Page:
You may have forgotten to attach a document, cc a colleague or delegate an action. Checking the details before you hit send means you won’t need to send a follow up email with the missed details – which not only spams your colleague’s inbox but may give the appearance that you’re disorganised.

Fix spelling and grammar mistakes

Loads of spelling and grammar errors isn’t a good look, especially if you’re writing to a manager or an executive. Take the time to check for misspelled, omitted or repeated words, grammar and punctuation.

Change the tone

Ever written an email while stressed or upset? They can read as short and aggressive if you’re not careful. Let those emails sit in your draft for a while before hitting send. When an hour lapses and you’ve cooled off, you’ll be surprised at how many changes you make to the wording.

Don’t: Forward on an email trail without providing context

Nothing is more frustrating than being sent an email that just says “FYI” with a chain of 20 emails below it.

If it must be done, take the time to summarise what’s going on. Let the person know what they’re looking for, and why you’ve sent it.

Better yet, go a step further and highlight the points of interest in the emails so the recipient can quickly identify what you’re bringing to their attention. This shows respect for your colleague’s time and reduces the risk of guesswork and confusion.

Don’t: Unnecessarily reply all or cc in a bunch of people

The best way to determine if someone should be sent an email is to ask yourself two simple questions:

  • Does this person have a direct action to take away from this email?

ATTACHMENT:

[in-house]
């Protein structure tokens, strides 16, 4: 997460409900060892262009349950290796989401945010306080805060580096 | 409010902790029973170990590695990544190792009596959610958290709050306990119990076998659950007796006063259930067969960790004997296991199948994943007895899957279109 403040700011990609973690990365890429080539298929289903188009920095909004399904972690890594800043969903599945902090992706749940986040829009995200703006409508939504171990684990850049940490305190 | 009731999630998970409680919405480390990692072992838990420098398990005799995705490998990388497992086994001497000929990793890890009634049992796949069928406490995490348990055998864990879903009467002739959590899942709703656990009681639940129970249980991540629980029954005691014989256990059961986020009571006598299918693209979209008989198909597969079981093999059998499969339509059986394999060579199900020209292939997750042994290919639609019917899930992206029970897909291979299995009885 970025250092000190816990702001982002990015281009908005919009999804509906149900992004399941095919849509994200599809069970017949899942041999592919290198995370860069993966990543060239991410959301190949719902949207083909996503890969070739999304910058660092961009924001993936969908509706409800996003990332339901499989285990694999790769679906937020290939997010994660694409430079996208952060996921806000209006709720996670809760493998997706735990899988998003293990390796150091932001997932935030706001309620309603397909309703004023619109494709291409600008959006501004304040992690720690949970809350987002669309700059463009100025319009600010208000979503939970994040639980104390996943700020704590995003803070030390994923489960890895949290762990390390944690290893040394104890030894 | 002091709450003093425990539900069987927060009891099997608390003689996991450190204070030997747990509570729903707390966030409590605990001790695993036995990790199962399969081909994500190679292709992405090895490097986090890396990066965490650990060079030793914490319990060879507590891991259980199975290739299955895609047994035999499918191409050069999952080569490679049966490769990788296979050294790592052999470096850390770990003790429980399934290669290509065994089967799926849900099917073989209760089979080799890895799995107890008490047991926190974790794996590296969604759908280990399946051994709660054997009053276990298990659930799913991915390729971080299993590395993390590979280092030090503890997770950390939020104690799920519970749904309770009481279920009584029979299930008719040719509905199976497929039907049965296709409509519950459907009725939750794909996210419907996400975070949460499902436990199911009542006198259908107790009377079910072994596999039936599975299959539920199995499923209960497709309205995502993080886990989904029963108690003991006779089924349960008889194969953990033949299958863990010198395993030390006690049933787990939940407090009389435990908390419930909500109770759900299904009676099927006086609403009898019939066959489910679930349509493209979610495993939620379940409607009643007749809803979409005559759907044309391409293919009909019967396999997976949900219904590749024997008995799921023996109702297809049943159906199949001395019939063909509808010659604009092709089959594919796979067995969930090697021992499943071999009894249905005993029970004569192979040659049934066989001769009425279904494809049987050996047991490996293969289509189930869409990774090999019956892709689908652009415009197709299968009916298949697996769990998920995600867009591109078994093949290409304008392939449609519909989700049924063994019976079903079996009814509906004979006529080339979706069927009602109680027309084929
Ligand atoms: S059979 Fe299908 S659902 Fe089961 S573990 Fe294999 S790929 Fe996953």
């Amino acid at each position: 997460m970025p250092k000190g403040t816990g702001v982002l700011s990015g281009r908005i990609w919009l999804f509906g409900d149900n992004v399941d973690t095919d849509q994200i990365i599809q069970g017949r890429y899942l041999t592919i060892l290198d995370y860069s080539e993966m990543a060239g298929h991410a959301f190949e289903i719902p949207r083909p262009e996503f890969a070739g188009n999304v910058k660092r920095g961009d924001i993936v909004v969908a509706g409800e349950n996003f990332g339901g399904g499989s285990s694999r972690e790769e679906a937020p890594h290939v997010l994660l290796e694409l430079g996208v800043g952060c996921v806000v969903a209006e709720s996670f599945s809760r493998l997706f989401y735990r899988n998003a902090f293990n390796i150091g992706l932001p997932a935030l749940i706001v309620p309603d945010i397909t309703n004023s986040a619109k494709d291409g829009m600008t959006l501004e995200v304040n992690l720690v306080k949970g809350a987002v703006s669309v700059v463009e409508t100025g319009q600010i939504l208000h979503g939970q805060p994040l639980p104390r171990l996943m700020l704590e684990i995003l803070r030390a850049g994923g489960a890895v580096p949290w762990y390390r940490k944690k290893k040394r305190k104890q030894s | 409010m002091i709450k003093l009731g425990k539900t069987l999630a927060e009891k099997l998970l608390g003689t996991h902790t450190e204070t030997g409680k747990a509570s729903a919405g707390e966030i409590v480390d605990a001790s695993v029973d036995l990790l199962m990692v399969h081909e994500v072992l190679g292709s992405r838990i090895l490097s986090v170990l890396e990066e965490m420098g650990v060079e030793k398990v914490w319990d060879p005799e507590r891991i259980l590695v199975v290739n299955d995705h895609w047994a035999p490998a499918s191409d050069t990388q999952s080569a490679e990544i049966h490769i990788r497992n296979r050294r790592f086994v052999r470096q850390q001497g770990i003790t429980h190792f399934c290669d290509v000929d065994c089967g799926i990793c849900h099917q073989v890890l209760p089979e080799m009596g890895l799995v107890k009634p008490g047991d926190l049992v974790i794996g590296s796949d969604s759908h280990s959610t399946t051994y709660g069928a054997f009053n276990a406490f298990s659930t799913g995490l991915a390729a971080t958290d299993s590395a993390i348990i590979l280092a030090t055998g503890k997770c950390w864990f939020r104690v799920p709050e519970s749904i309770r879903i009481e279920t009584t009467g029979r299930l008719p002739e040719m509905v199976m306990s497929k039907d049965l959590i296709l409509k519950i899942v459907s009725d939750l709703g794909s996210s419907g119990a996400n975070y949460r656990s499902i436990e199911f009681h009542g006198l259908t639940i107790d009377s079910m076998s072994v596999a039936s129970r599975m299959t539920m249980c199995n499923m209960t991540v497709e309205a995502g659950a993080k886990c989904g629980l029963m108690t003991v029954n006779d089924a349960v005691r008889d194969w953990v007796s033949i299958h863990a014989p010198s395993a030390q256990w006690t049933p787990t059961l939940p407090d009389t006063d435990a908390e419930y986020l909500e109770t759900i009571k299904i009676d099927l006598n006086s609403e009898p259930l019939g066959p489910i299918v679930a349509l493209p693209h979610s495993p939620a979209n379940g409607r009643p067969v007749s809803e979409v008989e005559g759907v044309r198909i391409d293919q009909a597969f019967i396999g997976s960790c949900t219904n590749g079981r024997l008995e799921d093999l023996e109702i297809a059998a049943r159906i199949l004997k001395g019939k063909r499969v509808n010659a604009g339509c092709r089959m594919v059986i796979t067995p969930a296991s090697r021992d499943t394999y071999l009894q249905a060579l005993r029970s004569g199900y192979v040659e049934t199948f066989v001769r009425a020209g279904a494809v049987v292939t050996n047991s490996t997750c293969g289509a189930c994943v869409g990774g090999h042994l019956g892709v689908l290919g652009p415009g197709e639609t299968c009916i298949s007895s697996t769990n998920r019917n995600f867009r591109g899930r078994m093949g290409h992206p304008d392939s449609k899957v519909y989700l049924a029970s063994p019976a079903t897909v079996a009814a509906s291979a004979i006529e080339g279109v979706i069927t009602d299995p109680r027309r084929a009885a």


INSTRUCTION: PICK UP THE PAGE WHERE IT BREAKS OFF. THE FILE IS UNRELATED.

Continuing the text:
• Has this person explicitly requested to receive this email update as a matter of interest?

If the answer to these questions are ‘no’, you can assume they don’t need to be on the list of recipients. If you’re unsure, ask them – confirming this shows you’re taking the time to understand their requirements, and respect their time.

So there you have it – easy!  Want more career tips? Check out our other blogs.

Tags: how to,

How to plug and play your Telstra TV

How to Entertainment

Posted on November 22, 2017

2 min read

If it hasn’t arrived already, your new Telstra TV will be landing in your home any day now – and here we share a few quick tips on how to set it up and get the most of your new device and the new mobile app.

We’ve put a lot of work into ensuring that when your new device arrives, it will take only a few short minutes to set it up, creating a simple, enjoyable experience that is truly “plug in and play”.

Let’s start with installing the hardware

It’s as simple as connecting your HDMI cable, existing TV aerial cable and the power cable at the back of the device. From there the device will automatically turn on.

Now all you need to do is activate it

This involves connecting the device to your home Telstra Broadband network. Once you’re connected to the internet, the device will scan for free-to-air channels and download a selection of pre-loaded apps including; Foxtel Now, Bigpond Movies, Netflix, Stan, Hayu, YouTube, Roku Media Player and podcasts from TED as well as ABC iView, SBS On Demand, +7, 9NOW and Tenplay.

Using your Telstra TV remote and mobile app

With a range of shortcuts on the remote, you can open live TV, the TV guide, Foxtel Now and Netflix with the touch of a button.

Discover content without having to switch between different channels, apps or services and plan ahead with the mobile app, which lets you search on your way home from work, and line up shows ready to watch when you hit the couch.

The mobile app also acts as a remote control for your home device (which is great news because you can now literally ring your remote when you can’t find it!)

And if it’s not that simple to set it up in your home – we want to hear from you via our Crowd Support site.

Find more tips and helpful hints on how to use your new Telstra TV here.

Tags: how to, Telstra TV,